A notified body wishing to offer services according to several conformity assessment procedures must fulfil the relevant requirements for the respective tasks, and this has to be assessed according to the requirements for each different procedure in question. However, a notified body does not need to be qualified to cover all products falling within the scope of the Directive, but may be notified for a defined range of products only.

Notified bodies must have appropriate structures and procedures to ensure that the conduct of conformity assessment and the issuing of certificates are subject to a review process. Relevant procedures must, in particular, cover obligations and responsibilities in relation to suspension and withdrawal of certificates, requests addressed to the manufacturer to take corrective measures, and reporting to the competent authority.

Article 22
Presumption of conformity of notified bodies

Where a conformity assessment body demonstrates its conformity with the criteria laid down in the relevant harmonised standards or parts thereof the references of which have been published in the Official Journal of the European Union, it shall be presumed to comply with the requirements set out in Article 21 in so far as the applicable harmonised standards cover those requirements.

§ 102  Presumption of conformity of notified bodies

Relevant European harmonised standards provide useful and appropriate mechanisms towards presumption of conformity of notified bodies to the criteria set out in Article 21 of the Directive. However, this does not rule out the possibility that bodies not conforming to the harmonised standards may be notified, on the grounds that compliance is obligatory only with respect to the criteria set out in Article 21 to the Directive.

Article 23
Subsidiaries of and subcontracting by notified bodies

1.         Where a notified body subcontracts specific tasks connected with conformity assessment or has recourse to a subsidiary, it shall ensure that the subcontractor or the subsidiary meets the requirements set out in Article 21 and shall inform the notifying authority accordingly.

2.         Notified bodies shall take full responsibility for the tasks performed by subcontractors or subsidiaries wherever these are established.

3.         Activities may be subcontracted or carried out by a subsidiary only with the agreement of the client.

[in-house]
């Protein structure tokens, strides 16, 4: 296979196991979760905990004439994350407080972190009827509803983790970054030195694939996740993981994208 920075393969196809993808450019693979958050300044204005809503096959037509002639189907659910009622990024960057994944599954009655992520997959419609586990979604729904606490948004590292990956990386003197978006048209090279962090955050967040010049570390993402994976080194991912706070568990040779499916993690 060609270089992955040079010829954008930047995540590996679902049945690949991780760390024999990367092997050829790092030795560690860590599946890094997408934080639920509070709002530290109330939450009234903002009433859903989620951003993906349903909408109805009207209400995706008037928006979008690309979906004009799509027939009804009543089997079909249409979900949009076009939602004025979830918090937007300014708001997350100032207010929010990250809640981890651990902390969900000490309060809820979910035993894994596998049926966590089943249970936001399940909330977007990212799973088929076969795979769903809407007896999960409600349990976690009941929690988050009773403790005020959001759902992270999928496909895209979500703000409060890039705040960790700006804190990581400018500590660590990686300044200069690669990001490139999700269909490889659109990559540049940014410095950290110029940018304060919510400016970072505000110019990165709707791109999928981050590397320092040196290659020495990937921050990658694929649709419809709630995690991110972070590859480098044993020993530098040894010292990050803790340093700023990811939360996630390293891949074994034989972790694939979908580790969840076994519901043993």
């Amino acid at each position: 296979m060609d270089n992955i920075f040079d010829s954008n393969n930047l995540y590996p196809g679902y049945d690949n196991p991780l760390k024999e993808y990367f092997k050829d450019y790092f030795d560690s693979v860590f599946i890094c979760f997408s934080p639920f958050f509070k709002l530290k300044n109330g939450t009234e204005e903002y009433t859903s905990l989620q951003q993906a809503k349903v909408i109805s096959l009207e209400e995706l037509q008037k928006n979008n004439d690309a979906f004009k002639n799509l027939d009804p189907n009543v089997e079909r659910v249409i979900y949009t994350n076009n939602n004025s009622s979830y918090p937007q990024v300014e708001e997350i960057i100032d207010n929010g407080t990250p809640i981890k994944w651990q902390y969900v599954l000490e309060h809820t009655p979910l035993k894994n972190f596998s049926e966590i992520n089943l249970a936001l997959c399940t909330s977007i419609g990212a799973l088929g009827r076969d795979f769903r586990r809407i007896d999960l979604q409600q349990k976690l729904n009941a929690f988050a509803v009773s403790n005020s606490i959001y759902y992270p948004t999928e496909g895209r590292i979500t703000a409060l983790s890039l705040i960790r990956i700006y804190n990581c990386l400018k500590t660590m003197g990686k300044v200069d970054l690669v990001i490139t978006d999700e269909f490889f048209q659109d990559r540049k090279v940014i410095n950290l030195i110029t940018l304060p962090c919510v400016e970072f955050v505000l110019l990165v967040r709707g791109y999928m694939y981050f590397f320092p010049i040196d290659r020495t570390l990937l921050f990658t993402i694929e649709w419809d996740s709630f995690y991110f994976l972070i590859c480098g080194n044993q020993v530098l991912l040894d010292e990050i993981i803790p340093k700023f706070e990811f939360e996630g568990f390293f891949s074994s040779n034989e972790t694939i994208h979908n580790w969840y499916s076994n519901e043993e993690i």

4.         Notified bodies shall keep at the disposal of the notifying authority the relevant documents concerning the assessment of the qualifications of the subcontractor or the subsidiary and the work carried out by them under Annexes III to VII and Annex IX.

§ 103  Subsidiaries of and subcontracting by notified bodies

In order to comply with the provisions of Article 23 of the ATEX Directive 2014/34/EU, notified bodies are to keep a register of any subcontracting or subsidiarity to allow effective monitoring by the responsible Member State in order to ensure activities are being conducted properly. The register is to be updated systematically. The register contains information about the name and location of the subcontractor or the subsidiary, the nature and scope of work undertaken, the results of regular evaluations of the subcontractor, or the subsidiary including evidence that details of tasks are monitored as well as evidence that the subcontractor or the subsidiary is competent and maintains competence for the tasks specified and evidence that a direct private law contract exists.

A notified body may engage experts in support of its assessment activities but the experts’ activities are to be controlled as if the expert were directly employed by the notified body under the same contractual obligations and operate within the notified body's own quality system.

The European ATEX Notified Bodies Group (ExNBG) (see section § 117) has concurred that further (serial) sub-contracting by any sub-contractor is strictly prohibited.

Although assessment can be sub-contracted including assessment against the relevant essential health and safety requirements, the notified body remains entirely responsible for the whole operation and shall safeguard impartiality and operational integrity.